So, lets return to the original article. Asian (Chinese and Japanese) populations had average rice intake levels of 3-4 servings/day versus 1-2 servings/week for Western populations. An enormous difference. And the difference in risk of developing type 2 diabetes between the highest and lowest rice intake Western populations was 1.12, which was not significant when appropriate statistical tests were applied. So this story would be irrelevant for many of the people with type 2 diabetes reading it.

Why do I think this is worthy of comment? First because people do read these stories and are worried by them. They take the headline message, as you would expect. Patients asked me about this story when I saw them in clinic. Perhaps more importantly, there are lifestyle modifications that make a big difference to the risk of developing and management of diabetes. So, as well as sometimes being inaccurate, these stories run the risk of generating a fog that means the important messages are lost. I read a story today (17th Feb, 2016) about ‘sugar content’ of high street drinks, which was truly astounding. No fancy statistics needed here: some drinks contained >60g (15 teaspoons) of sugar.

And a final few thoughts on being careful about reliability of sources and not misrepresenting them, which is of course what this is really about. Wikipedia is a hot topic of conversation with many of the students I supervise. I have nothing against Wikipedia! I often use it myself. It is just important to recognise that the quality of the information varies significantly.  So I plugged “Lies, damned lies, and statistics” into Wikipedia and was delighted with the result:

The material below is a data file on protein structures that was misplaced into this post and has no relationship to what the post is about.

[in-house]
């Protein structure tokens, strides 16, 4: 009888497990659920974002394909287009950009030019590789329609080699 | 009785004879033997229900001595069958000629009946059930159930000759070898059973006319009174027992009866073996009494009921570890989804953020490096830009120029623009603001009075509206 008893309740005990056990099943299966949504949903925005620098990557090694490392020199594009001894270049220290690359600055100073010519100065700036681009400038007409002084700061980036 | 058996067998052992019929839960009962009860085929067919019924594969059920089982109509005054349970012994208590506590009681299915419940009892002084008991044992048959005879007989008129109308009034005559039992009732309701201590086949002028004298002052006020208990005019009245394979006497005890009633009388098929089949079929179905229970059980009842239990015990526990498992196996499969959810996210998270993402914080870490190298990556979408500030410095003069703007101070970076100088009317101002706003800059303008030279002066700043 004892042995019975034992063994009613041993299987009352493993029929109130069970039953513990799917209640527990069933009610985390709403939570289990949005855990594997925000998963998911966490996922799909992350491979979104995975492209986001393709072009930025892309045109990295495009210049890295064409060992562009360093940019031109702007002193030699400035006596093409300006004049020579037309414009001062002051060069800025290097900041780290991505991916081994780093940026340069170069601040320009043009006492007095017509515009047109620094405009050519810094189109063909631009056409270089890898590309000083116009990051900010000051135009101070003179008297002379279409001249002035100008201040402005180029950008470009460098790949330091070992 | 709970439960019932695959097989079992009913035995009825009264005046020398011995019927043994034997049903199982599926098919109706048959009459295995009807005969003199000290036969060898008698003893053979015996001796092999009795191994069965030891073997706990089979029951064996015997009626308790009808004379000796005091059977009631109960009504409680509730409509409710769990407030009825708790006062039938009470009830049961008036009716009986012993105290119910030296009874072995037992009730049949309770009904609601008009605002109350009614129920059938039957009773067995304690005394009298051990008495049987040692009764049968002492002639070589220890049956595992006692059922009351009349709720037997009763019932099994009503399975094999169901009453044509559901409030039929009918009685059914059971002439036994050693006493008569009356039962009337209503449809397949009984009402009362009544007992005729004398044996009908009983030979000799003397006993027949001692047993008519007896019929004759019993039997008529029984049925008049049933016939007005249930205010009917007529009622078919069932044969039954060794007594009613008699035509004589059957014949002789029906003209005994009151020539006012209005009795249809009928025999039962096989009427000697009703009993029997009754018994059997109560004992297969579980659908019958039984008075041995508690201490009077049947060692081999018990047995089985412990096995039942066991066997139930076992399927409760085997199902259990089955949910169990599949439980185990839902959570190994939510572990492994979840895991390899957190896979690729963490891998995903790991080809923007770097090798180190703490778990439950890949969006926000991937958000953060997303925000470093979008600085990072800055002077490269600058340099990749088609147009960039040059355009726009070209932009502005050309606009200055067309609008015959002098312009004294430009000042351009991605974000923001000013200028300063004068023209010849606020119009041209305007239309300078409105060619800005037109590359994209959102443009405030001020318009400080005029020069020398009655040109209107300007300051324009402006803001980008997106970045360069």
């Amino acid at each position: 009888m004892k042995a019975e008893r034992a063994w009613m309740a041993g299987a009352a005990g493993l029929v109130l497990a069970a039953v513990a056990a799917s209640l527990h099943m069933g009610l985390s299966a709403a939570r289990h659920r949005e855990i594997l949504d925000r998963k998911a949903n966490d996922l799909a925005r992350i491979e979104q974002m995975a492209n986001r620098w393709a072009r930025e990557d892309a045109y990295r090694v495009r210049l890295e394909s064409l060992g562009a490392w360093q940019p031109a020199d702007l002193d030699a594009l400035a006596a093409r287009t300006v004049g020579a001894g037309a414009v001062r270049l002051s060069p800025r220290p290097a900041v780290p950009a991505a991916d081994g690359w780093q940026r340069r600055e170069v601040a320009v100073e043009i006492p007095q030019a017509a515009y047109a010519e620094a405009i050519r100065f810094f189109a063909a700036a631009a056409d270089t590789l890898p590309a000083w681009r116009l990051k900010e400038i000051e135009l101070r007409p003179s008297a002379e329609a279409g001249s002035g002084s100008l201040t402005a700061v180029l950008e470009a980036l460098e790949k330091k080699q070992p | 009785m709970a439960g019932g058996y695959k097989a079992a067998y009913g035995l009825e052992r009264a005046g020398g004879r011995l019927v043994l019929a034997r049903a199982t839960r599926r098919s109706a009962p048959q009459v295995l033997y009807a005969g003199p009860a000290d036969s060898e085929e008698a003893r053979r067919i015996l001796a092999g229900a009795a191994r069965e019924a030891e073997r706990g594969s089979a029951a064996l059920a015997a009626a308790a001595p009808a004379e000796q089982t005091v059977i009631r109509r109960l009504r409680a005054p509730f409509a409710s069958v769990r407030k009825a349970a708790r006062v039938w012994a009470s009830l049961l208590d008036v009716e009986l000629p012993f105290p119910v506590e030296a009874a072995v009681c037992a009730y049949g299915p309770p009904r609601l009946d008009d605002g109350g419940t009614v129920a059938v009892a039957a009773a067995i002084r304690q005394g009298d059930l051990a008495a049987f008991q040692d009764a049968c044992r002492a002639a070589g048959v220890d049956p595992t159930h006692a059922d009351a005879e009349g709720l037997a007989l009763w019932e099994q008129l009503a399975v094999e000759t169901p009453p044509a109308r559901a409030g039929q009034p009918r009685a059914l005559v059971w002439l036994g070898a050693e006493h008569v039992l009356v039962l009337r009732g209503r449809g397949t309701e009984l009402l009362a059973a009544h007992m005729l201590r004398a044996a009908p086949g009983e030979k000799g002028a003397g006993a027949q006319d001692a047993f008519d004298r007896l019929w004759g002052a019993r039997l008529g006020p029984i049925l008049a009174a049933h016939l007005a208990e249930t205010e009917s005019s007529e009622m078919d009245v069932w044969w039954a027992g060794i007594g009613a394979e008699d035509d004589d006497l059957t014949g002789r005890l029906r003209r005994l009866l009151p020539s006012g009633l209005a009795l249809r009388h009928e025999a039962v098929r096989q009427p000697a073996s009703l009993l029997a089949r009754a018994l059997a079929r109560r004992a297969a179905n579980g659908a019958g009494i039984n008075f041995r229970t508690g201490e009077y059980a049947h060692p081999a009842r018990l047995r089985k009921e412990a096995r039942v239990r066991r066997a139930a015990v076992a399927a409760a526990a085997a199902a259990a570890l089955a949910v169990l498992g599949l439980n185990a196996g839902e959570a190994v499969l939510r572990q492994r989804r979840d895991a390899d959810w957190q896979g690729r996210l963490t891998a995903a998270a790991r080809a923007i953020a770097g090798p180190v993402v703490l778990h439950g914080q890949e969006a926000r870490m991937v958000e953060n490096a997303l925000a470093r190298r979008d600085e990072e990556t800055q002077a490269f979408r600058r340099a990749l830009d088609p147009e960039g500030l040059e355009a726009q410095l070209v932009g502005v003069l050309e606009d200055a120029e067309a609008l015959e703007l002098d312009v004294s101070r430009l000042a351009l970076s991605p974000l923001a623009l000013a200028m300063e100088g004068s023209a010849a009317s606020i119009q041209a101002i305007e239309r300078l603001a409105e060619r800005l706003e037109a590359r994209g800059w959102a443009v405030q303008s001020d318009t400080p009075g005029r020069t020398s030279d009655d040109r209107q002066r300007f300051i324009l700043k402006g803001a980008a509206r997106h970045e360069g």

The term was popularised in the United States by Mark Twain (among others), who attributed it to the British Prime Minister Benjamin Disraeli: “There are three kinds of lies: lies, damned lies, and statistics.” However, the phrase is not found in any of Disraeli’s works and the earliest known appearances were years after his death. Several other people have been listed as originators of the quote, and it is often erroneously attributed to Twain himself.

The discussion that follows is a great example of careful research and reporting of sources that I would be delighted if students and reporters alike emulated!

richard smith-Medical Manuscript Submission Services | Bio-Medical Research experts
Dr. Richard M. Smith, FRCP, PhD
Guest Post Writer
Dr. Smith studied medicine at Cambridge and Oxford and completed his PhD at Cambridge University. He worked as a Consultant Senior Lecturer in Nephrology in Bristol, where he led a research group continuing his interest in the immunology of transplantation and factors determining pancreas transplant survival, and was actively involved in clinical trials. He continues to teach postgraduate students on the Cardiff University Masters course in Diabetes.

Share This Story

Lorem ipsum dolor sit amet

Lorem ipsum dolor sit amet, consectetur adipiscing elit. Tellus purus vitae blandit tristique habitant amet. Posuere condimentum porttitor enim mauris!

Related Posts